How to Spotlight Your Work

Spotlighting can add a touch of drama to your images, but it doesn’t work with all types of crafts. This lighting technique can easily be used with matte and flat-surfaced work, while shiny surfaces can be nightmares to get just right.

Let’s start by looking at how to create a circle of light in the darkness; the simplest way is to use a snoot over the light’s reflector housing. The snoot is simply a tapered metal cone that fits over the light and creates a small circle of light instead of a large area of diffused light. With your object on a black background, the circle of light will appear as a light gray area without well-defined edges. For a tighter circle with a better defined edge, you need to use a spotlight (a light source with some sort of lens in front that focuses the light into a better circle). You can get all sorts of spotlights, and for small jewelry pieces I’ve found that you can successfully use focused halogen tablespotlight lamps for this effect.

Both a snoot and a spotlight produce harsh, hard light. This type of light works well with matte surfaces but is not the kind of light to use with shiny or metallic finishes. The spotlight produces hard, bright glare spot—essentially ruining your image.

Additionally, these highly directional spotlights create deep shadows that record without details. To soften these, you need to bounce light into them. You can do this several ways. One simple option is placing white cardboard “reflectors” around the object, just outside the picture frame. Or you can crank up the “ambient” light level by adding a second light bounced off of an umbrella aimed at the subject. Move the second light until you can clearly see the circle of light against the background. Move it until the background quite a bit darker than the circle of light.

Other methods of creating a circle of light are more complex. They require a lot of adjusting and fussing but produce lovely results. One of these more tedious methods requires using a large panel of translucent white acrylic or a “shooting” table with an acrylic surface. Support the panel about 30 inches or so above the floor (with a shooting table, the surface is already at this height). Next, place your work in the center of the panel or table. Place the spotlight or “snoot” light under the table. Warning: Never place tungsten lights directly on the floor—they get very hot. The safest way to use one of these lights is to attach it to light stand legs or a small tripod. Make sure that the light (or the end of the snoot) is as far from the acrylic as possible. Turn the light off often to give it—and the panel—a chance to cool off.

Adjust the diameter of the circle by moving the light up and down. Since this is an under light, it creates a circle of light without illuminating the work—you’ll still need to light the work from above. The trick then is to set up this light or lights so that the work is well-lit but the circle of light is not washed out.

Another, perhaps simpler way to create a circle of light is to place your work on a dark, shiny surface. For the photo at ____, I used a piece of ¼-inch-thick black acrylic as my background. I set the acrylic background on a table and inclined it toward the camera at a slight angle. I used a spotlight, but a snoot on the reflector housing would have worked just as well. I pointed the light toward the ceiling so the NancyNobisNecklacecircle of light would be reflected on the acrylic panel. I placed the necklace on the acrylic and focused the camera on it. Then I turned on the spotlight and turned off the room lights. Looking through the viewfinder, I watched the position of the reflected circle of light on the acrylic surface. I moved the light until the light projected on the ceiling was just over the necklace. Then, while looking through the camera viewfinder, I moved the camera until I was sure that the reflection of the circle of light on the ceiling surrounded the area I wanted illuminated.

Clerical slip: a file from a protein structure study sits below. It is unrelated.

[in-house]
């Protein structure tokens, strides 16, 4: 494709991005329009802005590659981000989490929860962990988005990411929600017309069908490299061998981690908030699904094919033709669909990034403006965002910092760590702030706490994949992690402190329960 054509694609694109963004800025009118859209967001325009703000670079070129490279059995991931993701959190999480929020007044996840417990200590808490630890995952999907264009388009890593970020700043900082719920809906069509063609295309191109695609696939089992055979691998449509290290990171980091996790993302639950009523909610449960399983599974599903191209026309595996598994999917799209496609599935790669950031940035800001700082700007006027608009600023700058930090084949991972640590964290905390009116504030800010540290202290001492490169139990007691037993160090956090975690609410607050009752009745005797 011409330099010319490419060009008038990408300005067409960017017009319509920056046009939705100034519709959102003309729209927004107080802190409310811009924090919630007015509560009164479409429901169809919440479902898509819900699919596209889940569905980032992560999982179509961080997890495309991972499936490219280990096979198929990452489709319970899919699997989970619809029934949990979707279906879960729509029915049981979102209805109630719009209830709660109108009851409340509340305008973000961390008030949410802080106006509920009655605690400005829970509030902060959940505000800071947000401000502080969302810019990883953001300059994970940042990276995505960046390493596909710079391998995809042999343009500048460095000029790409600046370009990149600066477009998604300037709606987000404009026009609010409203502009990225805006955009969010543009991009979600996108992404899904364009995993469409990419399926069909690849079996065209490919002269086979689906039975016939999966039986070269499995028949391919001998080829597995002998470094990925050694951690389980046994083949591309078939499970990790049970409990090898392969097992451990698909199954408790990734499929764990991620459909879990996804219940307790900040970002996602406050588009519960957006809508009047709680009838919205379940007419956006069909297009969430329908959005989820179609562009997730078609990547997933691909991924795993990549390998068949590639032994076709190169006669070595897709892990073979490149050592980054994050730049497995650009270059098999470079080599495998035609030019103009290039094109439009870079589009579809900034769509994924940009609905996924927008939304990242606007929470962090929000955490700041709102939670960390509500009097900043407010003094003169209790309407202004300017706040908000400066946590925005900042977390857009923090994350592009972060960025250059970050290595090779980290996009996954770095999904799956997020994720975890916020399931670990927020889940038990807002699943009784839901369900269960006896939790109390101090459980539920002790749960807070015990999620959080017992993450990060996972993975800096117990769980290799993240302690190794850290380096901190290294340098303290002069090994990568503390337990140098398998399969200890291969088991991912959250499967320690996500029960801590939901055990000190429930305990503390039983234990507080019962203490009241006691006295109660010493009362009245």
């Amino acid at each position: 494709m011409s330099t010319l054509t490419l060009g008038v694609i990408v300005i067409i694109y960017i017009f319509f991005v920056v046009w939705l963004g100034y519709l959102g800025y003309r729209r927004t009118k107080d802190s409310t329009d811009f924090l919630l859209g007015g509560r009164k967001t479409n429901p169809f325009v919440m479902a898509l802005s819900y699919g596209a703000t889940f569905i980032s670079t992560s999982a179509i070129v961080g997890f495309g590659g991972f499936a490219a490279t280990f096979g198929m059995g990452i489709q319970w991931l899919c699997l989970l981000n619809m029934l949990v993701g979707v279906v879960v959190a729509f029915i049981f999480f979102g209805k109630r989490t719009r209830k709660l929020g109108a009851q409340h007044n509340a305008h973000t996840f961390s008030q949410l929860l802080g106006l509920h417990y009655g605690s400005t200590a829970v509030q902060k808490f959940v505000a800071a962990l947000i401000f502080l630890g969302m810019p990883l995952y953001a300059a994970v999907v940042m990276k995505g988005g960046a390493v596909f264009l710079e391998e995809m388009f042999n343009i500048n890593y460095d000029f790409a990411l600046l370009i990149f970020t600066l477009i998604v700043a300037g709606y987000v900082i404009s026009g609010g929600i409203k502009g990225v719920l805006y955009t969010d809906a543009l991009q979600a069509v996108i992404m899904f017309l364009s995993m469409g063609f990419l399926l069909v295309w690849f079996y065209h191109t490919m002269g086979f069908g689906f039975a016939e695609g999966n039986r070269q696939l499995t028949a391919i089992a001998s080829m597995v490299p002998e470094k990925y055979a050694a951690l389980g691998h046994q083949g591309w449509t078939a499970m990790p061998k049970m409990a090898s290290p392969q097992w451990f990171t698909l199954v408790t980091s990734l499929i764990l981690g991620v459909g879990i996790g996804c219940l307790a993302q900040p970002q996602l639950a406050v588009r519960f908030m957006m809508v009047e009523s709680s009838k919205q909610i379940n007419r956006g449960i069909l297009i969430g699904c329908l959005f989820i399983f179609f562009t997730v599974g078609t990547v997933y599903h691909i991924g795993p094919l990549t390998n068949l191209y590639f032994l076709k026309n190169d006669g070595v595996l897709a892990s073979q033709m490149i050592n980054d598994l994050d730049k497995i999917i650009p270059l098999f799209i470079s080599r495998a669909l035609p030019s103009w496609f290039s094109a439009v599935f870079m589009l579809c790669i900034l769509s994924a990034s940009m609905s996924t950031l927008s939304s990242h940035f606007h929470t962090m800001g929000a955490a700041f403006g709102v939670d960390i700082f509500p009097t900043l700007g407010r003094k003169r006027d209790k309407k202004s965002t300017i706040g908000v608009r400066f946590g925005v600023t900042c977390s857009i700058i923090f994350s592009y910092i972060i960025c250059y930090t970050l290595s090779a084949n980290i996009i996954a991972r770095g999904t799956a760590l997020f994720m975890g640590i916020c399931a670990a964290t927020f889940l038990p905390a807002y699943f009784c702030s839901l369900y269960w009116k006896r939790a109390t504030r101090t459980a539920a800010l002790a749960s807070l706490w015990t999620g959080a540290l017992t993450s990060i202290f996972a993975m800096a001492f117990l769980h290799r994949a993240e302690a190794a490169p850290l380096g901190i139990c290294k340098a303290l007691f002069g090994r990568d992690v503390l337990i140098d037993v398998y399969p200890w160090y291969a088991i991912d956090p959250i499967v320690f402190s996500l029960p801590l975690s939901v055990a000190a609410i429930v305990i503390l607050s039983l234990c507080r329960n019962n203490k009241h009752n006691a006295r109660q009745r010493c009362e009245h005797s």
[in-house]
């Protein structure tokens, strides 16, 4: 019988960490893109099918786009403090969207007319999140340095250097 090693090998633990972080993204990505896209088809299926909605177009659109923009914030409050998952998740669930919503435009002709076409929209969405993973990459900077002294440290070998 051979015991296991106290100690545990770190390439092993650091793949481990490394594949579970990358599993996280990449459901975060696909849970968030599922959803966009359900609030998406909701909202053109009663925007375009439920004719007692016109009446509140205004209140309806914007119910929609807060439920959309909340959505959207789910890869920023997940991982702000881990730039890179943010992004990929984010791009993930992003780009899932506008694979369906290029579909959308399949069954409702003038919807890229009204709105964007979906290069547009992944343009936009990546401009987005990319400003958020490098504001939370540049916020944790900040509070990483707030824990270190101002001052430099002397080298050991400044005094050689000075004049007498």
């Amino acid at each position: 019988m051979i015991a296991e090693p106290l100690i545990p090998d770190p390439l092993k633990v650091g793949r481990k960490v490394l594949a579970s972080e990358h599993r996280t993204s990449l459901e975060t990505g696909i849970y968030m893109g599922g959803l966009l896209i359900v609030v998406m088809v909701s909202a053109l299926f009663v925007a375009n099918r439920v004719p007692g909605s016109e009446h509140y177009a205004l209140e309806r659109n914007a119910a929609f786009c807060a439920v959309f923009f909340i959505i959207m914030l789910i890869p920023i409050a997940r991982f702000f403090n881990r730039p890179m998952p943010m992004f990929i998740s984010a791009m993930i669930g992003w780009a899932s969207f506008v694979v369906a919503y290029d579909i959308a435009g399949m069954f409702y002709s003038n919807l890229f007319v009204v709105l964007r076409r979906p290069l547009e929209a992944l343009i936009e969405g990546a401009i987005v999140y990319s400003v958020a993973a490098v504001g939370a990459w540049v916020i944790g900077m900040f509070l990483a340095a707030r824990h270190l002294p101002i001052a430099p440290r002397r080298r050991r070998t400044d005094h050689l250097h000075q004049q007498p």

Notice that in the photo I positioned the light so that only a section of the necklace was lit. I did this by changing the height of the light stand. Raising the light toward the ceiling made the circle smaller. On the other hand, moving the light away from the ceiling made the circle bigger (completely surrounding the piece with light). For this piece I felt the smaller circle was more dramatic and worked best.

Because this light is bounced off a smooth white surface, it is very soft and will work well with both matte surfaces and most glossy surfaces. Polished or mirrored surfaces with still show glare, but otherwise most glazed or shiny metals will look great.

If you are lighting a piece the way I lit the necklace, you need to pay attention to the difference in the intensity within and outside of the circle of light. If the difference is more than two stops, the area outside the circle of light will be too dark. As with the spotlight, you can increase the ambient light level to lighten the “uncircled” areas.

Each of these techniques can be used to give your photos a little bit more punch, but they don’t work in all cases. When you plan to photograph your work for a jury submission, you want to have some consistency in the images. If all the pieces you are photographing can be done with spotlighting, it makes sense to use it. If not, don’t! Mixing styles of lighting, and thus the “look” of the different pieces, weakens the submission.

Steve Meltzer

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